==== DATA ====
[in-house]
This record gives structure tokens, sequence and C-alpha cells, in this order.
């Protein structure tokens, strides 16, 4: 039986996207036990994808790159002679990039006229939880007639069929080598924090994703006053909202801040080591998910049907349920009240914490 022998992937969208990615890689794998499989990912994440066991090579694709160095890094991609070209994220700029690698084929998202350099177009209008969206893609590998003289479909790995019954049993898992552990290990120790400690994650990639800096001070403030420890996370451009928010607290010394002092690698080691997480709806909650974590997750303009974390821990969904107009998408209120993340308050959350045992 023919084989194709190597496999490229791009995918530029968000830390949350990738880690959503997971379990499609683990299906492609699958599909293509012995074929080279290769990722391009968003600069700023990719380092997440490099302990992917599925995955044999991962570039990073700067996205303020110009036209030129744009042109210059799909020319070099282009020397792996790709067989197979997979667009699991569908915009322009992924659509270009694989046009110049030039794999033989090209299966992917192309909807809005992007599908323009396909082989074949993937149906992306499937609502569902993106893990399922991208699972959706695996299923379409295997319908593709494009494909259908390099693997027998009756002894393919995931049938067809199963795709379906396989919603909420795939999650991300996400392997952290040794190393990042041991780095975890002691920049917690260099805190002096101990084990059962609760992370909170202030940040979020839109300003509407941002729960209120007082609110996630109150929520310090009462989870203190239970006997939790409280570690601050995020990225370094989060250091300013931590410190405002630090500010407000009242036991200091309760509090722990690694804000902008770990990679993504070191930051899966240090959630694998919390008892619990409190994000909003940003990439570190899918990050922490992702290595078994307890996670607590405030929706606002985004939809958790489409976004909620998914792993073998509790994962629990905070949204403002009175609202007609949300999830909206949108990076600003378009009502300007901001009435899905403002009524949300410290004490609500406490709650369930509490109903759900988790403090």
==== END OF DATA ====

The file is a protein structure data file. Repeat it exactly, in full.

[in-house]
This record gives structure tokens, sequence and C-alpha cells, in this order.
């Protein structure tokens, strides 16, 4: 039986996207036990994808790159002679990039006229939880007639069929080598924090994703006053909202801040080591998910049907349920009240914490 022998992937969208990615890689794998499989990912994440066991090579694709160095890094991609070209994220700029690698084929998202350099177009209008969206893609590998003289479909790995019954049993898992552990290990120790400690994650990639800096001070403030420890996370451009928010607290010394002092690698080691997480709806909650974590997750303009974390821990969904107009998408209120993340308050959350045992 023919084989194709190597496999490229791009995918530029968000830390949350990738880690959503997971379990499609683990299906492609699958599909293509012995074929080279290769990722391009968003600069700023990719380092997440490099302990992917599925995955044999991962570039990073700067996205303020110009036209030129744009042109210059799909020319070099282009020397792996790709067989197979997979667009699991569908915009322009992924659509270009694989046009110049030039794999033989090209299966992917192309909807809005992007599908323009396909082989074949993937149906992306499937609502569902993106893990399922991208699972959706695996299923379409295997319908593709494009494909259908390099693997027998009756002894393919995931049938067809199963795709379906396989919603909420795939999650991300996400392997952290040794190393990042041991780095975890002691920049917690260099805190002096101990084990059962609760992370909170202030940040979020839109300003509407941002729960209120007082609110996630109150929520310090009462989870203190239970006997939790409280570690601050995020990225370094989060250091300013931590410190405002630090500010407000009242036991200091309760509090722990690694804000902008770990990679993504070191930051899966240090959630694998919390008892619990409190994000909003940003990439570190899918990050922490992702290595078994307890996670607590405030929706606002985004939809958790489409976004909620998914792993073998509790994962629990905070949204403002009175609202007609949300999830909206949108990076600003378009009502300007901001009435899905403002009524949300410290004490609500406490709650369930509490109903759900988790403090």